Federal officials cautious about wireless on airplanes
Use of mobile phones and wireless Internet devices should be prohibited on commercial aircraft unless law-enforcement officials can conduct real-time surveillance on the communications, representatives of the Federal Aviation Administration (FAA), the Department of Justice (DOJ) and the Department of Homeland Security (DHS) told the House Subcommittee on Aviation yesterday.
The focus of law enforcement’s concerns is that terrorists could use wireless devices to communicate plans to hijack an airplane or remotely activate an explosive device on an aircraft. To combat this threat, DOJ and DHS asked that network operators provide law enforcement with the ability to conduct real-time surveillance.
According to multiple reports, the surveillance powers requested for passengers’ wireless airplane communications would exceed those included in the Communications Assistance for Law Enforcement Act (CALEA), which governs surveillance of terrestrial telecommunications technologies. Approval of law enforcement’s request concern airplane-based communications could establish a precedent that would lead to the revamping of terrestrial communication surveillance laws, according to some stories.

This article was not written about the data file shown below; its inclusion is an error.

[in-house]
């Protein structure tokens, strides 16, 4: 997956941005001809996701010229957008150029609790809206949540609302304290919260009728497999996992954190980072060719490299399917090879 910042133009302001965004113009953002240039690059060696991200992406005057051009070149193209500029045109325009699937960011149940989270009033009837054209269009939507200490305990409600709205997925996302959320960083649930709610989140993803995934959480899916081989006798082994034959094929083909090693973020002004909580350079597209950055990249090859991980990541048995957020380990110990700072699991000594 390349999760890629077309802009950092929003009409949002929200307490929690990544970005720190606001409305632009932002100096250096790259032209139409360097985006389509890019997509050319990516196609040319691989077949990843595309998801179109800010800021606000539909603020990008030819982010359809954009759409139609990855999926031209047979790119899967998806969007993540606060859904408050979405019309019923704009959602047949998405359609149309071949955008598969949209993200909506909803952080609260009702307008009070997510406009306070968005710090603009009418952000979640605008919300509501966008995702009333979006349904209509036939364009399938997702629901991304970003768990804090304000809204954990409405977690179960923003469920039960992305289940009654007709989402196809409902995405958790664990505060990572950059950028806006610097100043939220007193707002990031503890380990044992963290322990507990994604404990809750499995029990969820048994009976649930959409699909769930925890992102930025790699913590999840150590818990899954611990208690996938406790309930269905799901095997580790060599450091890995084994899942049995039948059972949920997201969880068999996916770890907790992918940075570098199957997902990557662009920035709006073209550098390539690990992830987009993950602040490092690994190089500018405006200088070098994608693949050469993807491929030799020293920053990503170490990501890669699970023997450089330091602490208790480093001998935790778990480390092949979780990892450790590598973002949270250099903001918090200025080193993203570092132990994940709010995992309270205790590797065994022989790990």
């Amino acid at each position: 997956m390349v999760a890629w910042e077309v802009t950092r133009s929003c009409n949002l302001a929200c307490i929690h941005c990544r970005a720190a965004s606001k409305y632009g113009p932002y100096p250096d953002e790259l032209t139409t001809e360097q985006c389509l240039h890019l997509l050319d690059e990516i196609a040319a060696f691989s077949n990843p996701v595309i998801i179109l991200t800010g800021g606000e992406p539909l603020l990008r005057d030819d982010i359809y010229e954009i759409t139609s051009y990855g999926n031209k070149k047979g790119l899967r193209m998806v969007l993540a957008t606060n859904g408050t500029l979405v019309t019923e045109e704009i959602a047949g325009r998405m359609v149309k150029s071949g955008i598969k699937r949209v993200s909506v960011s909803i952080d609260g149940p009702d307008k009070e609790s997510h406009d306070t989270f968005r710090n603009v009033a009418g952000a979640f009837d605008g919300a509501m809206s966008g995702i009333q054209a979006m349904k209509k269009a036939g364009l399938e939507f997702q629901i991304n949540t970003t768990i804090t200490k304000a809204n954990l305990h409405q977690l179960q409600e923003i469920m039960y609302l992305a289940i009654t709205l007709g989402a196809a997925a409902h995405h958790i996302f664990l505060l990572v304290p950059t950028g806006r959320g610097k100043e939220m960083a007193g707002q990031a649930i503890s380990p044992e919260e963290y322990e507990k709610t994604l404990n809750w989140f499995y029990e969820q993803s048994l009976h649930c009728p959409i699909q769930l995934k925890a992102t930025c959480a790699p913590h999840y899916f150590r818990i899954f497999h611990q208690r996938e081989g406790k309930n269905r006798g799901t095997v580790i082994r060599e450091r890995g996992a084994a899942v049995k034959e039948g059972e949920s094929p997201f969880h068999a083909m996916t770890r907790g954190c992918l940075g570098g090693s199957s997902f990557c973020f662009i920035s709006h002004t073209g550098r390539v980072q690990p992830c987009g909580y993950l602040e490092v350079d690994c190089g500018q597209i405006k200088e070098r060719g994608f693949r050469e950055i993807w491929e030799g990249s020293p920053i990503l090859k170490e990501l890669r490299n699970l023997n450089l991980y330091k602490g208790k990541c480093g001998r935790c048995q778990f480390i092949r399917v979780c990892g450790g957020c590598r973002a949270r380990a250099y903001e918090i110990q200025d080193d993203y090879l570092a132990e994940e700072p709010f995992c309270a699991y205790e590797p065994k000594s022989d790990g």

As part of an open proceeding, the Federal Communications Commission (FCC) is studying whether wireless devices can be used on airplanes without interfering with the aircraft’s navigation and communication abilities. Even if that study, expected to be finished next year, concludes there is not an interference problem, the FAA is expected to continue prohibiting the use of wireless devices because of the security concerns.